Outcomes of Duodenal Switch and Other Malabsorptive Procedures

  • Peter F. Crookes

The first bariatric operations were entirely malabsorptive and left the stomach untouched. They came to be known as jejunoileal bypass (JIB). In the most popular version of JIB, the jejunum was divided 14 inches beyond the ligament of Treitz and the proximal end anastomosed to the terminal ileum 4 inches from the ileocecal valve (the 14-4 operation). The stimulus to their development was derived from recognition of the short gut syndrome, in which it was clear that patients with massive intestinal resection lost weight despite a high oral intake. The first formal program to follow a series of obese patients after intestinal bypass was developed by a private practice surgeon (J. Howard Payne) and an endocrinologist (Loren DeWind) in Los Angeles, beginning in 1957. Their careful reports identified a number of serious complications that could make their appearance many years after the surgery. These complications included protein- calorie malnutrition and vitamin deficiencies, electrolyte imbalance, renal calculi, and local perianal problems, as a consequence of the extreme malabsorption and the diarrhea it produced. Further, arthropathy and progressive liver failure occurred in a significant percentage of patients, evidently the result of bacterial overgrowth in the lengthy blind loop of intestine (all but 45 cm). Despite the beneficial effects of weight loss and resolution of major comorbidities such as diabetes mellitus, hyperlipidemia, and obstructive sleep apnea, the frequency and potential severity of these problems, often requiring reversal of the bypass, led to the abandonment of intestinal bypass in favor of purely restrictive procedures or a Roux-en-Y reconstruction to a small gastric pouch.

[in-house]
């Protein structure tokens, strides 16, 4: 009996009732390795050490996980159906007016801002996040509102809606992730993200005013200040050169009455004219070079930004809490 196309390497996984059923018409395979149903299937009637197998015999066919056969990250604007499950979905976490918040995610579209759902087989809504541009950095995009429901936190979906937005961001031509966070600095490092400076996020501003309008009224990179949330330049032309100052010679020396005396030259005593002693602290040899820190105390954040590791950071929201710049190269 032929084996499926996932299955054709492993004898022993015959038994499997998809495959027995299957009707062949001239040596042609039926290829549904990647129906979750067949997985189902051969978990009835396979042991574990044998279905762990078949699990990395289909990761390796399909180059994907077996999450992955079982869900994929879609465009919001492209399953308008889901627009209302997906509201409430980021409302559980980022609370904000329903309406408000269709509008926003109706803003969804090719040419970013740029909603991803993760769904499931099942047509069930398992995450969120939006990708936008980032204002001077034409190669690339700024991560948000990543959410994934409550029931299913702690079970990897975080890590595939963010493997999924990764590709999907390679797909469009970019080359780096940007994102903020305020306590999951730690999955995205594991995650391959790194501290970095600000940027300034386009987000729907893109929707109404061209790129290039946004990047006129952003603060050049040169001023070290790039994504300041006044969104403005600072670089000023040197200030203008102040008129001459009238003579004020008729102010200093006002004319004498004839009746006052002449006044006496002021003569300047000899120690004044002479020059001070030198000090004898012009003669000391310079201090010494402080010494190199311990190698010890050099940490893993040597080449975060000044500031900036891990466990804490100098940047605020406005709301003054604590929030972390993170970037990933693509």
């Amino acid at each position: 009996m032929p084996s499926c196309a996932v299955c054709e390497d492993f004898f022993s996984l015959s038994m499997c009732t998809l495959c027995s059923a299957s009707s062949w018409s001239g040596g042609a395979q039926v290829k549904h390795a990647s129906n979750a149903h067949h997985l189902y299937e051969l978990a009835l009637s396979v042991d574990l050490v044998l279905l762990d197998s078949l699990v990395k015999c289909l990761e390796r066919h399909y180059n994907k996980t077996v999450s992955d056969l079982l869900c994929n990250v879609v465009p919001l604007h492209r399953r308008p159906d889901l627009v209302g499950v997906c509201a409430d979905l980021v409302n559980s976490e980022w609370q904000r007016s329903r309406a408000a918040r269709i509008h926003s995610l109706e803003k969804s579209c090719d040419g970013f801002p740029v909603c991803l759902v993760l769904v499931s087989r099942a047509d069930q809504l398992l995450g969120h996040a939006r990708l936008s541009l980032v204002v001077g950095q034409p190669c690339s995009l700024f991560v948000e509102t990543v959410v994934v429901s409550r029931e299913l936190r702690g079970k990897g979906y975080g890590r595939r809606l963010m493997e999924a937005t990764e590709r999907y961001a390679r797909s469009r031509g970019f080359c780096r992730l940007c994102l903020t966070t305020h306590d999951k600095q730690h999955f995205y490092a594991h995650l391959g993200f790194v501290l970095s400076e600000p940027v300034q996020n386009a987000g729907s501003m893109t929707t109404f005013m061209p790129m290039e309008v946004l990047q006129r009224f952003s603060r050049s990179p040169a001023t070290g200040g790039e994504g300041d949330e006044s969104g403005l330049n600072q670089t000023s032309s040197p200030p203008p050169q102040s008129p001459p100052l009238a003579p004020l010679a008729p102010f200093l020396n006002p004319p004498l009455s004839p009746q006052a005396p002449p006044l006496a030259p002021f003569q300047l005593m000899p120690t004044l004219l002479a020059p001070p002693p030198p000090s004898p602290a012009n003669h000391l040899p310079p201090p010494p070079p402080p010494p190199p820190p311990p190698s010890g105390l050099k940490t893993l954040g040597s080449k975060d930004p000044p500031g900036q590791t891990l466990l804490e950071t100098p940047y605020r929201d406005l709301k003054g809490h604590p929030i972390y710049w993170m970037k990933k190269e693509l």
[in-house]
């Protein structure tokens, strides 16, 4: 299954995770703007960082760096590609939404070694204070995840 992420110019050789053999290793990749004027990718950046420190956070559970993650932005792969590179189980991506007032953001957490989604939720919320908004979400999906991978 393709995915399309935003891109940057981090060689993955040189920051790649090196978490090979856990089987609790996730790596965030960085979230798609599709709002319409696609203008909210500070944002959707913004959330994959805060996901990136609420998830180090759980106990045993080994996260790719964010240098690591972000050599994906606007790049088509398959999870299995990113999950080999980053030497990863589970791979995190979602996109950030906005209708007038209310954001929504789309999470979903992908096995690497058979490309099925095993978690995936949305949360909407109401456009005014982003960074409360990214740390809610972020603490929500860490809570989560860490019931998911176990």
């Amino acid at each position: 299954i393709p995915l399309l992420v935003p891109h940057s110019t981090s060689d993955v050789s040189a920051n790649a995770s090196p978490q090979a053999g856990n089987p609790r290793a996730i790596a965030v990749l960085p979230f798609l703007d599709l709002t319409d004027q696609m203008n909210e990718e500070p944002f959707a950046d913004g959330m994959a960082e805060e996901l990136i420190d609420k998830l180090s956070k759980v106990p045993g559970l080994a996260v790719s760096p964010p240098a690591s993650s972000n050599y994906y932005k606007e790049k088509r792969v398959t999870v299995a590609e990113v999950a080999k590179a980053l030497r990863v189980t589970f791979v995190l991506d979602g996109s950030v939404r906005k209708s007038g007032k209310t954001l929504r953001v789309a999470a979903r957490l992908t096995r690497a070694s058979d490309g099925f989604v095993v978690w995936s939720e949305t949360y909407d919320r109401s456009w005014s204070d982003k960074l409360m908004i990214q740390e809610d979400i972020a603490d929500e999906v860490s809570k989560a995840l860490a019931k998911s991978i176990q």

Obstructive Sleep Apnea Bariatric Surgery Gastric Bypass Sleeve Gastrectomy Chronic Fatigue Syndrome 
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Copyright information

© Springer Science+Business Media, LLC 2008

Authors and Affiliations

  • Peter F. Crookes
    • 1
  1. 1.Associate Professor of Surgery, University of Southern California Department of SurgeryUniversity HospitalLos Angeles

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